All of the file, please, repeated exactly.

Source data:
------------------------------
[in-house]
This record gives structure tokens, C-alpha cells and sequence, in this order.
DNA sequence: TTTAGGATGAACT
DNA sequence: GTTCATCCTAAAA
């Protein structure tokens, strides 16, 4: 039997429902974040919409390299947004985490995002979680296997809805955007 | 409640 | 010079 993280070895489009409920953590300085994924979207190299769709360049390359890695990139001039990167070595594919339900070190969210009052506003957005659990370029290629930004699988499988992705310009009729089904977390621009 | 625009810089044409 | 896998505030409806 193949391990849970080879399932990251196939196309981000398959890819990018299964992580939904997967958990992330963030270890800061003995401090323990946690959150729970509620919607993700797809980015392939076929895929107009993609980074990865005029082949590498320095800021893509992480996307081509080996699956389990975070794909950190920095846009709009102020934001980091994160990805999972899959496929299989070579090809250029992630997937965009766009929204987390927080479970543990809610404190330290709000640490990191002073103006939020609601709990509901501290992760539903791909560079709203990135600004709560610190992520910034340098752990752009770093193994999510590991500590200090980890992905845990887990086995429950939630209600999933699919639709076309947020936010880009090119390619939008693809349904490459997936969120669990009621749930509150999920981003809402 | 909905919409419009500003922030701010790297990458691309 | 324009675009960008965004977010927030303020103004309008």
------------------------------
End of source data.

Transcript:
[in-house]
This record gives structure tokens, C-alpha cells and sequence, in this order.
DNA sequence: TTTAGGATGAACT
DNA sequence: GTTCATCCTAAAA
């Protein structure tokens, strides 16, 4: 039997429902974040919409390299947004985490995002979680296997809805955007 | 409640 | 010079 993280070895489009409920953590300085994924979207190299769709360049390359890695990139001039990167070595594919339900070190969210009052506003957005659990370029290629930004699988499988992705310009009729089904977390621009 | 625009810089044409 | 896998505030409806 193949391990849970080879399932990251196939196309981000398959890819990018299964992580939904997967958990992330963030270890800061003995401090323990946690959150729970509620919607993700797809980015392939076929895929107009993609980074990865005029082949590498320095800021893509992480996307081509080996699956389990975070794909950190920095846009709009102020934001980091994160990805999972899959496929299989070579090809250029992630997937965009766009929204987390927080479970543990809610404190330290709000640490990191002073103006939020609601709990509901501290992760539903791909560079709203990135600004709560610190992520910034340098752990752009770093193994999510590991500590200090980890992905845990887990086995429950939630209600999933699919639709076309947020936010880009090119390619939008693809349904490459997936969120669990009621749930509150999920981003809402 | 909905919409419009500003922030701010790297990458691309 | 324009675009960008965004977010927030303020103004309008």